Chapter eight, “Play and the dynamics of treating pediatric medical trauma: Insights from polyvagal theory”, is excellent and would be amongst my favourite chapters in the book. In the chapter, Porges and Daniel (2017) offer a detailed understanding of polyvagal theory through a series of readily understandable case examples. The examples use the concept of play and its impact on children to illustrate aspects of the theory of polyvagal; in doing this, it enables a complex theory to be accessible in a memorable and comprehensive way.

Chapter ten, “Harnessing the dragon: Using an image of unbridled life force in play therapy” offered by McCarthy (2017), weaves a fast paced story drawing on the use of play therapy techniques and the symbolism inherent in the use of the dragon to support children’s healing and change. It is a fascinating and easy read that conveys the benefit of play therapy and the need for a wise and attuned therapist for supporting change and healing, all underpinned by the important use and positioning of the dragon in play.

Finally, I will highlight chapter seventeen, “Establishing relationships with children with autism spectrum disorders through dance movement psychotherapy: A case study using artistic enquiry” by Athanasiadou and Karkou (2017). Unlike the majority of the book, this chapter places emphasis on the use of artistic enquiry as a research lens to inform on the benefits of dance movement psychotherapy (DMP). Artistic enquiry is a postmodern form of qualitative enquiry that is explored in depth as a research method in Leavy (2009) and in Hervey (2012).

The author draws upon DMP concepts such as attunement, mirroring and embodied play to describe the important relationship of movement and the body in the therapeutic process. The research used video recordings of sessions, the therapist’s somatic responses to session-based interactions, and written reflection by the therapist based upon observations, feelings and ideas. Data was analysed using thematic analysis (Braun and Clarke 2006). Unlike some of the other chapters in the book, in this study, the author was both the researcher and the therapist, and actively drew upon her own emotions and personal experience to inform the outcomes. Consistent with this approach, the chapter is peppered with vignettes of the therapist’s somatic responses and reflections. This chapter not only highlights the use of dance and movement as a useful therapeutic medium but also brings to life the use of artistic enquiry as a research method.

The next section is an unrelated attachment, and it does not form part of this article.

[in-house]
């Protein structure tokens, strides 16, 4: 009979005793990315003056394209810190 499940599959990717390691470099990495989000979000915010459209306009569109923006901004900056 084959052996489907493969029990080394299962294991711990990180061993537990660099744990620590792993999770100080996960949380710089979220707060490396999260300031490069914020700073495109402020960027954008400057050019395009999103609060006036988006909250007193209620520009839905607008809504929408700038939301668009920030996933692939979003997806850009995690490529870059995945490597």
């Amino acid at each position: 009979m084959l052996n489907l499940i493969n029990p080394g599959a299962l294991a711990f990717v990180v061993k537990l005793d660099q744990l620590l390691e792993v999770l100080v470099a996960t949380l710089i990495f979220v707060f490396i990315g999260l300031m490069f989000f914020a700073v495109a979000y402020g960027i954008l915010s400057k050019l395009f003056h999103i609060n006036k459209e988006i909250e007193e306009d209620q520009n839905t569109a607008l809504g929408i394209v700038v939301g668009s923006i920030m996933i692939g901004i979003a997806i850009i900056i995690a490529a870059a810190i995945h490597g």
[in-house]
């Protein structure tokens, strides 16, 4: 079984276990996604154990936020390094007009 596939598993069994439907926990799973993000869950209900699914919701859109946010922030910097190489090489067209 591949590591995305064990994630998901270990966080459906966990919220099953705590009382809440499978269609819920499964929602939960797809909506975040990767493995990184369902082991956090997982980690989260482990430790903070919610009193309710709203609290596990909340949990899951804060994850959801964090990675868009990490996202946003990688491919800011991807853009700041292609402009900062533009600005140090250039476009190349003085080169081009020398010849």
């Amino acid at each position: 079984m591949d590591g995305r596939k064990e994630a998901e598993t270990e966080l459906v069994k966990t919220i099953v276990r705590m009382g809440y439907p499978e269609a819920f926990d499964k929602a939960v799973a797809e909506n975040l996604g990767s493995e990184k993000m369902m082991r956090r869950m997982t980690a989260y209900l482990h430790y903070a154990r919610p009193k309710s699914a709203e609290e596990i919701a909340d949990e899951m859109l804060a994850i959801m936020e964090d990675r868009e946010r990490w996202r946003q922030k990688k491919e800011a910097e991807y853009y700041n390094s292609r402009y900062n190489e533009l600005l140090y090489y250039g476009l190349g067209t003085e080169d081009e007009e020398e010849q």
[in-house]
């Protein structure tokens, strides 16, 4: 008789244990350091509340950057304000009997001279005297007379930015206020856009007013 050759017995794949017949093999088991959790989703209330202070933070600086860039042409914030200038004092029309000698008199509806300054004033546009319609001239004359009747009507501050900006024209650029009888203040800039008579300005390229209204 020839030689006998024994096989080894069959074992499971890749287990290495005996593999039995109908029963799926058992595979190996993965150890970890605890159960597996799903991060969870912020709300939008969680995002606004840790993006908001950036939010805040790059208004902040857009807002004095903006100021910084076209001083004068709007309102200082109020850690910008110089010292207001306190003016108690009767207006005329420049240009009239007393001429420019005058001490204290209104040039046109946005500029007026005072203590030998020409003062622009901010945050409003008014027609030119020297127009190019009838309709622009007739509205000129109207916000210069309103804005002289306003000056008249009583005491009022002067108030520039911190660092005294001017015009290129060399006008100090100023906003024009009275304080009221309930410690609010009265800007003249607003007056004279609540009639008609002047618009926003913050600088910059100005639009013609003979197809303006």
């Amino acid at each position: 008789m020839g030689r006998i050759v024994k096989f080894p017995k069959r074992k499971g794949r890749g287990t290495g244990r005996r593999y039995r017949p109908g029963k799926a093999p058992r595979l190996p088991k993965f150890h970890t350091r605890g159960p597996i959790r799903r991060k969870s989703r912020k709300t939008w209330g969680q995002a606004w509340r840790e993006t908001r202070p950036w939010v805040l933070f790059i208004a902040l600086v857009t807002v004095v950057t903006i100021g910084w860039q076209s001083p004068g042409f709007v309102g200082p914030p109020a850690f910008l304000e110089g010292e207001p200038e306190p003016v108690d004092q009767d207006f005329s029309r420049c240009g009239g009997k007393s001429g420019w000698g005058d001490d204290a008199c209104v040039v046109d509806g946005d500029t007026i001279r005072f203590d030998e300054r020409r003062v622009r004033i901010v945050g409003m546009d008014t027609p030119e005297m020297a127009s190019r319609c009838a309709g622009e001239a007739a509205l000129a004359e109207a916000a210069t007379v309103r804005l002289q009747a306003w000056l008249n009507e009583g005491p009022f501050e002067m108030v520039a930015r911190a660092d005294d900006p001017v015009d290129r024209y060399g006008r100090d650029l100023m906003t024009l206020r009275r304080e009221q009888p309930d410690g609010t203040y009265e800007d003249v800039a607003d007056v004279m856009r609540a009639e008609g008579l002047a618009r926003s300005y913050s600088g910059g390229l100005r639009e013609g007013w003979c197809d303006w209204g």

Overall, the book is refreshingly diverse and I believe of tremendous value to researchers and therapists alike. This book is worthy of attention and highly recommended.

References

Athanasiadou, G., & Karkou, V. (2017). A case study using artistic enquiry. In S. Daniel & C. Trevarthen (Eds.), Rhythms of relating in children’s therapies: Connecting creatively with vulnerable children (pp. 272 – 292). London, UK: Jessica Kingsley.

Braun, V., & Clarke, V. (2006). Using thematic analysis in psychology. Qualitative Research in Psychology 3(2), pp. 17 – 36.

Hervey, L. (2012). Embodied artistic enquiry. In R. F. Cruz & C. Berrol (Eds.), Dance movement therapists in action: A working guide to research options (pp. 205–232). Springfield, IL: Charles C Thomas.

Hughes, D. A. (2011). Attachment-focused family therapy: Workbook. New York, NY: Norton.

Leavy, P. (2009). Method meets art: Arts-based research practice. New York, NY: Guildford Press.

McCarthy, D. (2017). Harnessing the dragon. In S. Daniel & C. Trevarthen (Eds.), Rhythms of relating in children’s therapies: Connecting creatively with vulnerable children (pp. 161 – 171). London, UK: Jessica Kingsley.

Osborne, N. (2017). Love, rhythm and chronobiology. In S. Daniel & C. Trevarthen (Eds.), Rhythms of relating in children’s therapies: Connecting creatively with vulnerable children (pp. 14 – 27). London, UK: Jessica Kingsley.

Porges, S., & Daniel, S. (2017). Play and the dynamics of treating pediatric medical trauma. In S. Daniel & C. Trevarthen (Eds.), Rhythms of relating in children’s therapies: Connecting creatively with vulnerable children (pp. 113 – 124). London, UK: Jessica Kingsley.

Stern, D. N. (2004). The present moment: In psychotherapy and everyday life. New York, NT: Norton.

Stuart, D., & Trevarthen, C. (Eds). (2017). Rhythms of relating in children’s therapies: Connecting creatively with vulnerable children. London, UK: Jessica Kingsley.

Trevarthen, C. (2017). Health and happiness grow in play. In S. Daniel & C. Trevarthen (Eds.), Rhythms of relating in children’s therapies: Connecting creatively with vulnerable children (pp. 28 – 45). London, UK: Jessica Kingsley.

Vygotsky, L. S. (1986). Thought and language (Rev.). (A. Kozulin, Ed.), Cambridge, UK: MIT Press.